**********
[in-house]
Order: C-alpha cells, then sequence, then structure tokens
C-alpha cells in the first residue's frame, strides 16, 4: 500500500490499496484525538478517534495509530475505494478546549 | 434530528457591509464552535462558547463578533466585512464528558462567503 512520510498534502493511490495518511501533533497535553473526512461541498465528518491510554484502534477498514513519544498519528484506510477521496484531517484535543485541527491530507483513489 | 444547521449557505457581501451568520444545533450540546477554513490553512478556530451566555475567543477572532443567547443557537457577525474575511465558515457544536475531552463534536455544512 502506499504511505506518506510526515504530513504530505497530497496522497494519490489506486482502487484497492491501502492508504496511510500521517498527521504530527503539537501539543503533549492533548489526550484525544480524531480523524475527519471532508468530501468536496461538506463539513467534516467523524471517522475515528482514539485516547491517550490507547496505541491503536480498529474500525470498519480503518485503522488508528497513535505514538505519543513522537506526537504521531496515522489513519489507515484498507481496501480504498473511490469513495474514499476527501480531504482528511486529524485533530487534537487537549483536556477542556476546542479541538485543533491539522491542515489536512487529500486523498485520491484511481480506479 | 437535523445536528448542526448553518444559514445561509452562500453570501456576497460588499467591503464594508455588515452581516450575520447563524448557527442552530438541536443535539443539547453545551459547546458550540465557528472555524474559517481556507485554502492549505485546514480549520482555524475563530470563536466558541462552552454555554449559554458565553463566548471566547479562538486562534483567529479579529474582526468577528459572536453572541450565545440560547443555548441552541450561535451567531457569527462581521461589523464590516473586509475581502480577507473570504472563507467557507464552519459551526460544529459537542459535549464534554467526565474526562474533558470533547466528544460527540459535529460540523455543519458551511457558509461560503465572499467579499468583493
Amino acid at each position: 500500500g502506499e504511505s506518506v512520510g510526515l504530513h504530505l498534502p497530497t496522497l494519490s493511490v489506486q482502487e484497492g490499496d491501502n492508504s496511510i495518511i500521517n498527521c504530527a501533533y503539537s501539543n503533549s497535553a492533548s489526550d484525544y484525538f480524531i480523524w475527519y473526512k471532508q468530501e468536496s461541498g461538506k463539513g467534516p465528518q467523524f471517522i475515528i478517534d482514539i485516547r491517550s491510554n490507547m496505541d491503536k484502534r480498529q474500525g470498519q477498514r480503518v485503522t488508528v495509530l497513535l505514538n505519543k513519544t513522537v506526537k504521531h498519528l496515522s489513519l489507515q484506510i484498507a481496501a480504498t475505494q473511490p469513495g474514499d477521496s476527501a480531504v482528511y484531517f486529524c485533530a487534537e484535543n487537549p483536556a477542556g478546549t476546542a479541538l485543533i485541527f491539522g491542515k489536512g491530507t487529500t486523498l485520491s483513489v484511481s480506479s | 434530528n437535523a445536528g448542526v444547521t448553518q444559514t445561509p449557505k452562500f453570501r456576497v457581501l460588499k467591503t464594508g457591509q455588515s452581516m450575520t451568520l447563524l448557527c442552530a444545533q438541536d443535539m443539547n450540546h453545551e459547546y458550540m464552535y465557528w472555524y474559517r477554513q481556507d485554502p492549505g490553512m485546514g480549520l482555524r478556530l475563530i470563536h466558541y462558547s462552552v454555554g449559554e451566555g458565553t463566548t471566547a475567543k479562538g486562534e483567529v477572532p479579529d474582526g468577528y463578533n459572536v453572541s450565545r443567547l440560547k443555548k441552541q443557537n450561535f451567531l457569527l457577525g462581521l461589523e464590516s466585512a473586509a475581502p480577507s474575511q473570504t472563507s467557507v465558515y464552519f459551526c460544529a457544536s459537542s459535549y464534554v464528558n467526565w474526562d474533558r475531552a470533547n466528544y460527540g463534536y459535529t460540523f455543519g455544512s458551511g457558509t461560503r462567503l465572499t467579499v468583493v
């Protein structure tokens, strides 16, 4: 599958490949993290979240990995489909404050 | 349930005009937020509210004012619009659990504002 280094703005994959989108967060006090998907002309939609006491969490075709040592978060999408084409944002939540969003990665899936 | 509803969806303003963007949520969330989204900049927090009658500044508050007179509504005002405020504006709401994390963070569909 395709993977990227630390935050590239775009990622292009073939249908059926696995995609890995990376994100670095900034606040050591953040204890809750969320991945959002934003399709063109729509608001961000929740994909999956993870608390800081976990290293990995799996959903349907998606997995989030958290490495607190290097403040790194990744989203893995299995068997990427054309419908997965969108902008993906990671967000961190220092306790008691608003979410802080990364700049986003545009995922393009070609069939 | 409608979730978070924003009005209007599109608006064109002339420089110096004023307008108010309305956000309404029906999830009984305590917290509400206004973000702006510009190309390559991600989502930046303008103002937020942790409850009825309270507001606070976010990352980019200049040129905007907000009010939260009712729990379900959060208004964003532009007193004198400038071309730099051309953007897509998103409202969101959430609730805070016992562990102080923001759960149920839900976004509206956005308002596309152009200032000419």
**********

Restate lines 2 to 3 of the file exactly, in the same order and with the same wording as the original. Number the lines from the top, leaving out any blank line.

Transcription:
Order: C-alpha cells, then sequence, then structure tokens
C-alpha cells in the first residue's frame, strides 16, 4: 500500500490499496484525538478517534495509530475505494478546549 | 434530528457591509464552535462558547463578533466585512464528558462567503 512520510498534502493511490495518511501533533497535553473526512461541498465528518491510554484502534477498514513519544498519528484506510477521496484531517484535543485541527491530507483513489 | 444547521449557505457581501451568520444545533450540546477554513490553512478556530451566555475567543477572532443567547443557537457577525474575511465558515457544536475531552463534536455544512 502506499504511505506518506510526515504530513504530505497530497496522497494519490489506486482502487484497492491501502492508504496511510500521517498527521504530527503539537501539543503533549492533548489526550484525544480524531480523524475527519471532508468530501468536496461538506463539513467534516467523524471517522475515528482514539485516547491517550490507547496505541491503536480498529474500525470498519480503518485503522488508528497513535505514538505519543513522537506526537504521531496515522489513519489507515484498507481496501480504498473511490469513495474514499476527501480531504482528511486529524485533530487534537487537549483536556477542556476546542479541538485543533491539522491542515489536512487529500486523498485520491484511481480506479 | 437535523445536528448542526448553518444559514445561509452562500453570501456576497460588499467591503464594508455588515452581516450575520447563524448557527442552530438541536443535539443539547453545551459547546458550540465557528472555524474559517481556507485554502492549505485546514480549520482555524475563530470563536466558541462552552454555554449559554458565553463566548471566547479562538486562534483567529479579529474582526468577528459572536453572541450565545440560547443555548441552541450561535451567531457569527462581521461589523464590516473586509475581502480577507473570504472563507467557507464552519459551526460544529459537542459535549464534554467526565474526562474533558470533547466528544460527540459535529460540523455543519458551511457558509461560503465572499467579499468583493